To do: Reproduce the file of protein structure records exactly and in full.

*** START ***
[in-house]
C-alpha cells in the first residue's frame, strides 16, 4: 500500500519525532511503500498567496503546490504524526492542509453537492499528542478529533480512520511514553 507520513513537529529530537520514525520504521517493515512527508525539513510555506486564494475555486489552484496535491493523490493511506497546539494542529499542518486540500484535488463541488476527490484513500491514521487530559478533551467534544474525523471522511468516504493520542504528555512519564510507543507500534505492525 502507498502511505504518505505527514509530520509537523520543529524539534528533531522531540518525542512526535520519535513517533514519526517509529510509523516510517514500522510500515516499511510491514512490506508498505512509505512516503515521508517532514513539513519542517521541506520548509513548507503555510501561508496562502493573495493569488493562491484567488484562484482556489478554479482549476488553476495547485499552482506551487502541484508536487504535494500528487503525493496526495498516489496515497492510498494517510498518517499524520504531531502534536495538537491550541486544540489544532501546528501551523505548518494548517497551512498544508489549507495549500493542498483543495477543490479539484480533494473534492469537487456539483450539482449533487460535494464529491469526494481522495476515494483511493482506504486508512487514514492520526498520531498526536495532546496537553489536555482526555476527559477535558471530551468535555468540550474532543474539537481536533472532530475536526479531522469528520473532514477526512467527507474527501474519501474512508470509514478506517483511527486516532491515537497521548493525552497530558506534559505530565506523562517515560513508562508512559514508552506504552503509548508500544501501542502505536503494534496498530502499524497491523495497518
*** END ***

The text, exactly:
[in-house]
C-alpha cells in the first residue's frame, strides 16, 4: 500500500519525532511503500498567496503546490504524526492542509453537492499528542478529533480512520511514553 507520513513537529529530537520514525520504521517493515512527508525539513510555506486564494475555486489552484496535491493523490493511506497546539494542529499542518486540500484535488463541488476527490484513500491514521487530559478533551467534544474525523471522511468516504493520542504528555512519564510507543507500534505492525 502507498502511505504518505505527514509530520509537523520543529524539534528533531522531540518525542512526535520519535513517533514519526517509529510509523516510517514500522510500515516499511510491514512490506508498505512509505512516503515521508517532514513539513519542517521541506520548509513548507503555510501561508496562502493573495493569488493562491484567488484562484482556489478554479482549476488553476495547485499552482506551487502541484508536487504535494500528487503525493496526495498516489496515497492510498494517510498518517499524520504531531502534536495538537491550541486544540489544532501546528501551523505548518494548517497551512498544508489549507495549500493542498483543495477543490479539484480533494473534492469537487456539483450539482449533487460535494464529491469526494481522495476515494483511493482506504486508512487514514492520526498520531498526536495532546496537553489536555482526555476527559477535558471530551468535555468540550474532543474539537481536533472532530475536526479531522469528520473532514477526512467527507474527501474519501474512508470509514478506517483511527486516532491515537497521548493525552497530558506534559505530565506523562517515560513508562508512559514508552506504552503509548508500544501501542502505536503494534496498530502499524497491523495497518